The 1800s saw a massive shift in female fashion, especially in Europe and the Americas. The new trends in fashion came in an aesthetic shift within the 19th century, especially toward femininity and the social and class roles of women. Although clothing varied from rural areas to urban centers, the ideal look for women in the United States and other Western countries in the 1800s is defined by similar characteristics.
Although it did not begin until arguably around the 1850s, the biggest fashion and beauty shift for women came when the Victorian Age began. The Victorian Age can be defined as the first time aristocratic clothes, such as those worn by the royalty of Europe, could be mass produced through the sewing machine and industrialization. This led to the mass production of skirts, corsets and camisoles, which became part of everyday life. It should be noted, however, that class differences still showed throughout this time. Hand-woven clothing was considered higher class than industrialized clothing.
General Clothing Design
Dresses and skirts developed across the 1800s to focus on a tight, upper section for the body and large skirt for the legs. Therefore, the dress centered on the waist region usually above the belly button, giving a stick-like frame. However, the legs became completely covered with large, bushy blouses, some of which were noted for their heavy weight. The era also saw dresses uniformly covering the arms and shoulders of women.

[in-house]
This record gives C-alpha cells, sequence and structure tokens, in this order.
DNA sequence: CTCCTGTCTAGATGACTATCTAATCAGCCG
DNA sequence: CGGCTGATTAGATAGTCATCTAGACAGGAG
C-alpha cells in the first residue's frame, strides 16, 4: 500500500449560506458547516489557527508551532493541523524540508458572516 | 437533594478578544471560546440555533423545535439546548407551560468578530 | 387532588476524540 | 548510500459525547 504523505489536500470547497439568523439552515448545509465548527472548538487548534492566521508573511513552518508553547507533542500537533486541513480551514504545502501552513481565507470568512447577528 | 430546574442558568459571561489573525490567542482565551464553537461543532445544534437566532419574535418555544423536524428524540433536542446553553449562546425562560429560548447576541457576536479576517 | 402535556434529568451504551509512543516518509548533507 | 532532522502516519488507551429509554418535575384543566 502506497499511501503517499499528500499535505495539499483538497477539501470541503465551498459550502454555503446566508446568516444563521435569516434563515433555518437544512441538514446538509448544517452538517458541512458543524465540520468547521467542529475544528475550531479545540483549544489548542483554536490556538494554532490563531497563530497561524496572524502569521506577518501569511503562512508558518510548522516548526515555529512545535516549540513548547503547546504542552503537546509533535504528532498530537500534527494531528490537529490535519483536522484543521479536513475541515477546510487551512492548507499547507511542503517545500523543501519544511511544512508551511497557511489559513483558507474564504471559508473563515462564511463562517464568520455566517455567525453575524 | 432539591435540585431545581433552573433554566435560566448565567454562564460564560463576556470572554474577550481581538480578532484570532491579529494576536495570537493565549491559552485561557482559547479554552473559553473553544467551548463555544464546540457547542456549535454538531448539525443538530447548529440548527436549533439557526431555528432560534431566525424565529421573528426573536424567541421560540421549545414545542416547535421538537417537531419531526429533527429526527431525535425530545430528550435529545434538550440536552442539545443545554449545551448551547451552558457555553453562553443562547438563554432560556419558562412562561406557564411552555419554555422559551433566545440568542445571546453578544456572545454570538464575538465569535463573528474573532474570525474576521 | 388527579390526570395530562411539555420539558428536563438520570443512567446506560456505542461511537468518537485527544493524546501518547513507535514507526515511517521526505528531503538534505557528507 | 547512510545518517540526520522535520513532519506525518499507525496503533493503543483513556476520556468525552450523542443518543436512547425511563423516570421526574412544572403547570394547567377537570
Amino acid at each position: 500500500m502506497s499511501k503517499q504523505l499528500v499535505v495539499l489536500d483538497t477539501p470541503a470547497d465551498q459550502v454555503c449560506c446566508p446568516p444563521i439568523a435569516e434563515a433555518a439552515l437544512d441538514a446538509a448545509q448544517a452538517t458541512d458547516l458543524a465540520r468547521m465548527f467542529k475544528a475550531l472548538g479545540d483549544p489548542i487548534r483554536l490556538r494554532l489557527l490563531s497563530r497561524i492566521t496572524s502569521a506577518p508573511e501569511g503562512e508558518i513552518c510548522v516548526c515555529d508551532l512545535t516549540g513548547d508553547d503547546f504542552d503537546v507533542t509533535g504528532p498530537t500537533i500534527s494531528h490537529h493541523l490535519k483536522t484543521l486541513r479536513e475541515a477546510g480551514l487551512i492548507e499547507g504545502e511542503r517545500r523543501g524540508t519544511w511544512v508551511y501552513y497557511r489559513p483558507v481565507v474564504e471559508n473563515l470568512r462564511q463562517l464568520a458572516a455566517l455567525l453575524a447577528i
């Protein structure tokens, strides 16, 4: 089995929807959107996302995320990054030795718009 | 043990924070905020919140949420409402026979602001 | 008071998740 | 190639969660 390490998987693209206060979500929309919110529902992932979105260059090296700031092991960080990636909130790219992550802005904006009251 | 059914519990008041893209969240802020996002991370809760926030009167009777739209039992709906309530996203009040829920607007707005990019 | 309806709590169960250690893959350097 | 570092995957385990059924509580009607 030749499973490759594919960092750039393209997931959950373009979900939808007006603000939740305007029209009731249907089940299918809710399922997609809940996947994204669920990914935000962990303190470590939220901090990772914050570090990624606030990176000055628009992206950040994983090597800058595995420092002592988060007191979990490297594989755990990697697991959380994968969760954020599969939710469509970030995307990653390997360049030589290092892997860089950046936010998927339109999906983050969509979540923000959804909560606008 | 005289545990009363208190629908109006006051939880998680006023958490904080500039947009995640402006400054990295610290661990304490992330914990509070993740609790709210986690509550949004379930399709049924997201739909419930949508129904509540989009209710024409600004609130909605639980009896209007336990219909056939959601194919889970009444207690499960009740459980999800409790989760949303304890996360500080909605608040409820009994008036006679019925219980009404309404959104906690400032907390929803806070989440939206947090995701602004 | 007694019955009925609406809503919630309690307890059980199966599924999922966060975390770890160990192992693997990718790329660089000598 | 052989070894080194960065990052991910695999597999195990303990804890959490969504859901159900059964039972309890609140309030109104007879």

Hair and Headgear
Most often, women during the 1800s stylized their hair upward to match the thin upper part of the dress body. If a woman was to wear a hat, the bonnet was the most popular choice throughout society. However, in urban areas, larger hats that appeared like mushroom tops became more popular. Bonnets became synonymous with elderly women because of their reference to the early 1800s.
Greater Social Significance
The Victorian Era recapitulated the idea of women as home-care givers. Hence, the Victorian model of women’s clothing symbolized women as members of care-givers and wives in society. A woman was to be an austere image for the husband, family and community at large, representing the ideals of beauty and responsibility at home. Modest dressing that including some impractical limitations, such as abnormally large dresses, symbolized feminine beauty at a time when suffragist and feminist movements began springing up across the 1800s.
References and ResourcesUniversity of Texas at Austin English Department; Brief Timeline of Nineteenth-Century Dress; Melanie R. Ulrich
Literary Liaisons; Dressing the Victorian Woman; Michelle Jean Hoppe
Fashion Era; Mid-Late Victorian Fashion and Costume History 1860-1901; Pauline Weston Thomas
University of Texas at Austin English Department; Women's Issues Then & Now; Lisa Gatlin